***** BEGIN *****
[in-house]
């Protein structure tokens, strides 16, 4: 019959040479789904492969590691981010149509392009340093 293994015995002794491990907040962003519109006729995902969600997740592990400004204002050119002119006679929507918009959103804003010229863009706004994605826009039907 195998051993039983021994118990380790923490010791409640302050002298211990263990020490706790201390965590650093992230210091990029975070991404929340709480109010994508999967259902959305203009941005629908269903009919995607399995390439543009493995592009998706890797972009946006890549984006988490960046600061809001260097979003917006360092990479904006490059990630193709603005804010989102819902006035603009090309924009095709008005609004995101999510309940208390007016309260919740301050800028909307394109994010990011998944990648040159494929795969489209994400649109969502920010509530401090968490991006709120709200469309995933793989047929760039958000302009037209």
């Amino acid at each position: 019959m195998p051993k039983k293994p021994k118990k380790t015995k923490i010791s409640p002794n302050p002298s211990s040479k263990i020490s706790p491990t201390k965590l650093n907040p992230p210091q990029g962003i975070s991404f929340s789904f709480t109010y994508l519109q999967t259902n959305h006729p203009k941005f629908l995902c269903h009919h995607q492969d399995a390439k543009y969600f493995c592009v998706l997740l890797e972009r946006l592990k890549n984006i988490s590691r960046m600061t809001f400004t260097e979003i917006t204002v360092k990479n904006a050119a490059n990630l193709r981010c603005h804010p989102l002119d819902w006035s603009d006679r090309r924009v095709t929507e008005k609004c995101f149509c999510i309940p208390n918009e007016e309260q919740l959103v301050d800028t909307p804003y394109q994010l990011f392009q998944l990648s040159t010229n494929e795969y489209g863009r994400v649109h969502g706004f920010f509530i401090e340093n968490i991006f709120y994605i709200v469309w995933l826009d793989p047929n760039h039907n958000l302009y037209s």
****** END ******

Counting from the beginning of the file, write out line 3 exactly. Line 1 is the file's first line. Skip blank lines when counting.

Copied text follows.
């Amino acid at each position: 019959m195998p051993k039983k293994p021994k118990k380790t015995k923490i010791s409640p002794n302050p002298s211990s040479k263990i020490s706790p491990t201390k965590l650093n907040p992230p210091q990029g962003i975070s991404f929340s789904f709480t109010y994508l519109q999967t259902n959305h006729p203009k941005f629908l995902c269903h009919h995607q492969d399995a390439k543009y969600f493995c592009v998706l997740l890797e972009r946006l592990k890549n984006i988490s590691r960046m600061t809001f400004t260097e979003i917006t204002v360092k990479n904006a050119a490059n990630l193709r981010c603005h804010p989102l002119d819902w006035s603009d006679r090309r924009v095709t929507e008005k609004c995101f149509c999510i309940p208390n918009e007016e309260q919740l959103v301050d800028t909307p804003y394109q994010l990011f392009q998944l990648s040159t010229n494929e795969y489209g863009r994400v649109h969502g706004f920010f509530i401090e340093n968490i991006f709120y994605i709200v469309w995933l826009d793989p047929n760039h039907n958000l302009y037209s």